The post was ludicrous.
Everyone is entitled to an opinion.
Bauman comes out high, just for pulling this one out: "Well, the point of the post was not so much the issue of concrete policy" and then again, "my post isn't about theology at all." All along I had been waiting for a defense and it never came.
Pulling them out? The post manifestly isn't about theology, and the point of the post - that a healthy institution of marriage and family is just as much a part of the commons as clean water, etc. - is not exactly a deeply hidden secret.

Some people seem to want to turn every comment thread at W4 into a Catholic-Protestant food fight. Not my threads. Go start your own.

"...for it seems to me that the reasons for showing him the door are the ones that beset the massive sociological catastrophe of divorce."

Well said, even though he isn't being shown the door. Just reminded to channel his understandable anger in a more positive way and to avoid further rupturing the communion that does exist.

Whew! And I thought we were doing satire.

As marriage is a contract and for good reason a contract may be voided there is no reason why this particular type of contract, or participants, should be penalized. If there were terms in the contract that called for performance and excluded the possibility of termination or abrogation we might not have divorce but we might have fewer marriages.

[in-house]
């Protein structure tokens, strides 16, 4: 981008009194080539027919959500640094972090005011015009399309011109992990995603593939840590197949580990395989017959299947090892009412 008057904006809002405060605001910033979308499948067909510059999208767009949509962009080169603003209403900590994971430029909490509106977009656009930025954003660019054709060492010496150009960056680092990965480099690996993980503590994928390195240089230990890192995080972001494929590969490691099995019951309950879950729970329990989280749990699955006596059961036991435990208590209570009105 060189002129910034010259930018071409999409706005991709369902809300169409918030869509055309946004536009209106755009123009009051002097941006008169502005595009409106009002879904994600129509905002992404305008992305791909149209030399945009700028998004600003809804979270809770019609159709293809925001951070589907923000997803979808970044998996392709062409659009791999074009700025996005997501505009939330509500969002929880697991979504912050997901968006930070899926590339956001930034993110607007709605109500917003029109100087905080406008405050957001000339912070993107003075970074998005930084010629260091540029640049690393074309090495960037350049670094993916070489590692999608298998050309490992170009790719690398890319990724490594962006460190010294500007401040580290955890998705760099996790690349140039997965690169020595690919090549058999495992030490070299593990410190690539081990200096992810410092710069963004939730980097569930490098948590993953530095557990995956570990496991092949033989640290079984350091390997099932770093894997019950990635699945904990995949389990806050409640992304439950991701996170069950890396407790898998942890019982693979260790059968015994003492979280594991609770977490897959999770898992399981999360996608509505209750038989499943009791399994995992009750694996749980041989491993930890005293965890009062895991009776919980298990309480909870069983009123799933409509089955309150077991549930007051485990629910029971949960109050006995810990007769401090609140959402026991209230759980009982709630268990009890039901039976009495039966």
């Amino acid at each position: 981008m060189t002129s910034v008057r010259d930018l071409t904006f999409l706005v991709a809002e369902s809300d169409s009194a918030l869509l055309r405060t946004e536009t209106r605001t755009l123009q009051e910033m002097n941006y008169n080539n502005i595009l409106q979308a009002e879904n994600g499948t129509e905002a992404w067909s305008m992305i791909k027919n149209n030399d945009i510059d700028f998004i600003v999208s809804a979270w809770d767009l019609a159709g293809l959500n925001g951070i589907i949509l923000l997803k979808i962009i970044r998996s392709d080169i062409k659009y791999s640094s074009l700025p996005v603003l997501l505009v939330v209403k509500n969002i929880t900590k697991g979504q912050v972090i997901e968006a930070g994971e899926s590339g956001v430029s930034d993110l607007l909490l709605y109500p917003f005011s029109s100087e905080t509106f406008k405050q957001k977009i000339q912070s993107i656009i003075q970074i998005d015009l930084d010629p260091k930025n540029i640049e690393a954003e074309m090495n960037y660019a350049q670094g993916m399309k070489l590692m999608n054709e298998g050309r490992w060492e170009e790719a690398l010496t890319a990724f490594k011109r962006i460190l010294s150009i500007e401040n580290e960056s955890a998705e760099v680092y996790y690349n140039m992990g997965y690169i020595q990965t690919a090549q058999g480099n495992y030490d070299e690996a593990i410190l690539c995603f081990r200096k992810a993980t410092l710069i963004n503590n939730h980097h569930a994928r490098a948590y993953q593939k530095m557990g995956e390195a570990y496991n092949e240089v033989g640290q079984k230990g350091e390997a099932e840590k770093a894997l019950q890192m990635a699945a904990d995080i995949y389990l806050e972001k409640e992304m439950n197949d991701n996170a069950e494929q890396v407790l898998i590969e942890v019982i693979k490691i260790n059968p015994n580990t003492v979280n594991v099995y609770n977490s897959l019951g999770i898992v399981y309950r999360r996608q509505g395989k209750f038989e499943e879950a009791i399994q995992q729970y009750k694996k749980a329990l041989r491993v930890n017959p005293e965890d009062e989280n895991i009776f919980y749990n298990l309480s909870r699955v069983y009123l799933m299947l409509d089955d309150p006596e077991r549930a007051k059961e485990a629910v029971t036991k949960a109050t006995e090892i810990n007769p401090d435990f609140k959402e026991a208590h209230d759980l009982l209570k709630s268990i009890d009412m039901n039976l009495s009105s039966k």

An additional penalty tax on the single?

The effect of penalty taxes on the divorced would be an intrusion of the State into the lives of two private citizens acting from the equally private knowledge of their circumstances. It is a penalty on their personal and human judgment, which is not a matter of the, I assume, sacred commons. Nor is the State to confuse the difference between these two people and a pair of smoke belching tower stacks, granted that the power of distinction fades as modernity progresses.

As much as I prefer drinking clean water over dirty and refrain from camping out in or over deposits of polluted waste I would stubbornly hold that the commons, whatever the hell it means from moment to moment, is best served by the fullest extent of free action, which unfortunately encompasses things we don't like. We take a step closer to collective marriage/family management and control, and the steps taken are by the State, not something called the commons with it's implied communitarian, voluntary roots.

If we wish to do something with tax policy concerning the family may I offer a doubling of the child tax deduction, perhaps a tripling, and let the adults hash it out on their own.

As marriage is a contract and for good reason a contract may be voided there is no reason why this particular type of contract, or participants, should be penalized.
The institution of marriage isn't nothing but a contract. For that matter, a contract isn't nothing but a contract in the libertarian sense. There is all kinds of complex and value-laden law, and rightly so in my view, which governs contracts and their enforceability.